When Bethesda teased concept art for a new, steampunkish stealth game last year, it was hard to not be excited. Not only did the game have a prestigious pedigree attached, it was promising a return to a genre that has, by and large, disappeared. As a gamer who counts Tenchu as one of my formative games, I was particularly intrigued. After all, in a sea of sequels and lackluster one-offs, Dishonored stood out as being “the next big thing.” Does it live up to expectations? You bet your grappling hook it does.
Call him Corvo
Dishonored stars the silent Corvo Attano as the Empress’ bodyguard and faithful servant. Framed for her murder, Corvo must seek revenge upon those who saw him imprisoned and seek to rule the city of Dunwall with an iron fist. Dunwall itself is a grimy, rat-infested town which is at turns a wonder of steampunk technology and others a plague-ridden cesspool. The stark contrast between the posh aristocracy and the squalor of the lower class is palpable as Corvo slinks through the city. It’s steampunk (or whale punk, as they have titled it) done well, which is rare as it’s a setting that can quickly go from rich to cheesy in the hands of lesser designers.
Add to all of this a mystical layer with a mysterious man called The Outsider, who bestows Corvo’s powers upon him, and you have the makings of an intriguing world.
From Hell’s heart…
It is impossible to understate how cool Corvo’s abilities are. It’s equally hard to not draw parallels to Adam Jensen’s cyberpunk abilities in Deus Ex: Human Revolution, as each allows you to shape and develop your own unique sense of play in a similar way. Abilities like Rat Swarm are good for a *cough* more “direct” approach, whereas Slow Time is good for we stealthers. The gameplay demos did not mislead with how fun Possession is and can be, but it’s his Blink skill which makes this title stand out as something truly inspired.
Nearly every surface in Dunwall may be teleported to, meaning you are only limited by your own lack of exploration. Want to hop along the light fixtures to drop down behind a guard? You can do that. Want to scale up to a balcony, then to a light pole, then to another balcony and in through a bedroom window? You can do that, too. Or you can be boring and walk in the front door. My best advice is to find a bird’s eye view and take more than a moment to analyze your surroundings — you’ll be amazed at your options.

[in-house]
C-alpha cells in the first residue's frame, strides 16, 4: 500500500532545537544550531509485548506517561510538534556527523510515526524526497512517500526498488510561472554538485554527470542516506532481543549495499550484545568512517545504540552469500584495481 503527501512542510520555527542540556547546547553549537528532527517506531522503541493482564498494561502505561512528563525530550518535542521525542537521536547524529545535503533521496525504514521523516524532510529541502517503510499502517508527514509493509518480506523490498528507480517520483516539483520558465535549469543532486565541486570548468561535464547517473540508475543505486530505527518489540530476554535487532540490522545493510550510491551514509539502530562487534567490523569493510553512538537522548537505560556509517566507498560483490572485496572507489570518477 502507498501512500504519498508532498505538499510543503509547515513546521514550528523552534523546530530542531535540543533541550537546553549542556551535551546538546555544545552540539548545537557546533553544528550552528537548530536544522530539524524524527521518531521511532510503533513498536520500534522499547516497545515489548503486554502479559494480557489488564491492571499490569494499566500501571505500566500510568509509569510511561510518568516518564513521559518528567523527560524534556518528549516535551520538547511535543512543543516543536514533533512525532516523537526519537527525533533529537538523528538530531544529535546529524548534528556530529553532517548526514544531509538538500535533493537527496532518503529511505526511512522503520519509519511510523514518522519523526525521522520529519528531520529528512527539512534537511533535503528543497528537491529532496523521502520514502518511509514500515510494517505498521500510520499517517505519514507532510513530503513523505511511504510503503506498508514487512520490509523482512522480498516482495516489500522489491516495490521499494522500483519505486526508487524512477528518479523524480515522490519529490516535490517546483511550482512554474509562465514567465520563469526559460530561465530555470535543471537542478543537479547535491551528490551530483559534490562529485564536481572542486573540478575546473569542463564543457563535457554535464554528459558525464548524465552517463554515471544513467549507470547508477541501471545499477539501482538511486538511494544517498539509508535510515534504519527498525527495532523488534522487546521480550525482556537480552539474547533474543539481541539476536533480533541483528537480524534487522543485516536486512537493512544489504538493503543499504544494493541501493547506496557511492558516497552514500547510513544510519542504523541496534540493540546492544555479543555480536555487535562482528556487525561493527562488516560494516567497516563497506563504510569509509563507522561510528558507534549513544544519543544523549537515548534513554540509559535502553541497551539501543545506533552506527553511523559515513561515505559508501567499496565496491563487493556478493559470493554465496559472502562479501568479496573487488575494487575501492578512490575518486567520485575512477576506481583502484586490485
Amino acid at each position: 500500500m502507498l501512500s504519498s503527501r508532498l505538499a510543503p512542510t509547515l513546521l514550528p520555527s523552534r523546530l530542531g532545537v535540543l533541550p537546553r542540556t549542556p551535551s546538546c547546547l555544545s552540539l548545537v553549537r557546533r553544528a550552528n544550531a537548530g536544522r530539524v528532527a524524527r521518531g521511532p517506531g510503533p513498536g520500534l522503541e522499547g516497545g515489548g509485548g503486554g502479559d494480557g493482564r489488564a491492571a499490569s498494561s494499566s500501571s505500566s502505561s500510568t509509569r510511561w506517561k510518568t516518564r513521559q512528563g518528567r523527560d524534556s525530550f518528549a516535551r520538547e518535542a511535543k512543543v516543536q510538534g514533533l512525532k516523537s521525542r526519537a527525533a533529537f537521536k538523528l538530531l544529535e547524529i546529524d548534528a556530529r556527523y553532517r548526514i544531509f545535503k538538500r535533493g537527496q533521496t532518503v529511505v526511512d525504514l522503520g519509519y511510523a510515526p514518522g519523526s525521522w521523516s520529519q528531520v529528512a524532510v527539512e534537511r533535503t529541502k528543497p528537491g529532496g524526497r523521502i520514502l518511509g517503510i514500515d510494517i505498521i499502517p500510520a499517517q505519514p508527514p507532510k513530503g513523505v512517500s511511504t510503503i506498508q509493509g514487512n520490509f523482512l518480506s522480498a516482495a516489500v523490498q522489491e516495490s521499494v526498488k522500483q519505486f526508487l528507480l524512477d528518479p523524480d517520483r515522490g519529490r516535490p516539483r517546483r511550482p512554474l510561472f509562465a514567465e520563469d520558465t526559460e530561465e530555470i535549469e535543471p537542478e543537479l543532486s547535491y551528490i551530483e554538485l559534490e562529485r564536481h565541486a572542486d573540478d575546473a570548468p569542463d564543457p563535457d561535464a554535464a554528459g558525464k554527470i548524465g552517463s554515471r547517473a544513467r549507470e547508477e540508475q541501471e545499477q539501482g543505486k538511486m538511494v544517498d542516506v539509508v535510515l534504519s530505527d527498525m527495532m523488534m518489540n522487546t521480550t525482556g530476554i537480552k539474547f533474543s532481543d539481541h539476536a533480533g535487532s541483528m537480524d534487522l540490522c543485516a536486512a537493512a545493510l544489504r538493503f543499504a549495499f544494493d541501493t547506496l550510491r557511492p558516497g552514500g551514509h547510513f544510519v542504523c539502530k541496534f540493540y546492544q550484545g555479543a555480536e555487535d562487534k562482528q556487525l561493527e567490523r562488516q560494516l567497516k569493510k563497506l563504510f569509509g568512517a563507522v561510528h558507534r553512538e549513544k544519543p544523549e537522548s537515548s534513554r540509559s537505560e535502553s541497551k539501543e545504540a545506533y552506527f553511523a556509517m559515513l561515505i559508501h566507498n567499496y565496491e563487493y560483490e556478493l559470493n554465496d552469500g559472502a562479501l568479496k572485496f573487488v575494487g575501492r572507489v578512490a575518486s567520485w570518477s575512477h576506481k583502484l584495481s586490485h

But it’s not just how you get to your mission. The choices presented to you within any mission are slick, too. Do you sneak in like a ghost, shanking only your target Rikimaru style, or do you go in guns a’blazin’ like Max Payne? Or do you find a non-violent means of disposal? Oh yes, assassination missions can be completed by removing the target from the equation without killing them. On one particular mission I chose the nonlethal method, though after I delivered said target to the NPC helping me, I had an immediate ill feeling that I had not chosen the nicest option. Not that “nice” ever plays into this game, per se, but it’s that type of investment you get within Corvo’s actions.
Yet amazingy, no matter what your playstyle or which choices you make, nothing ever feels wrong. Never do you sit and think “That’s probably not what they wanted me to do there.” And that’s what it’s all about, Charlie Brown.
A noble craft …
The story of Dishonored is good, but it’s not the strongest point. During the initial hour of the game, it would be easy to mistake this for yet another Bethesda game, as you follow the standard “oh look, you’re in prison! You need to escape” plot line. My only real complaint with the story is that their hand is revealed too soon, and there is little wonder as to which side every character is playing.
But even in this, Arkane found clever ways to bolster the story in small ways and make it feel more vibrant. Early on you are given a mechanical heart which can tell you things about the world and people. It’s never anything so ham-handed as “He’s going to betray you,” but rather little subtle things about the character’s past or their psyche. Details about buildings and organizations unfold, serving to envelop you within the politics and history of Dunwall. The story might not be complex, but the world sure is.
Patience is a virtue
Did we mention this game rewards patience and planning? Special note goes to your enemies in regards to patience. This isn’t the type of game where you can kill or stun an enemy, drag them just behind a doorway and continue about your business. The enemy AI is a smarter than that, meaning if you do want to have contact with your enemies, you’d better have an amazing plan for stashing bodies. Some people may get frustrated with this, but frankly, it made me giddy. Though I did often find myself wanting the decoy whistle…
Whenever a new IP is launched, it is inevitably categorized as “like this, but…” If’ you’re the type of gamers who likes comparisons, I guess it would be safe to say that Dishonored is like BioShock meets Deus Ex: Human Revolution. But even that falls short because so many features in Dishonored are unlike anything else, and that is what makes this not only one of the standout titles this year, but perhaps of this generation. The game is, admittedly, for people who want to take their time and have their patience rewarded. This isn’t an all-you-eat steak buffet through which you must race to the finish — this is a title which should be savored. In a market inundated with shooters and tacked-on multiplayer, Dishonored is a title that sticks to its old-school guns and for that, it’s hard to not love.
- Release date: October 9, 2012
- Genre: Stealth/Action
- Platform: Playstation 3, Xbox 360, PC
- Developer: Arkane Studios
- Publisher: Bethesda
- Rating: M
- MSRP: $59.99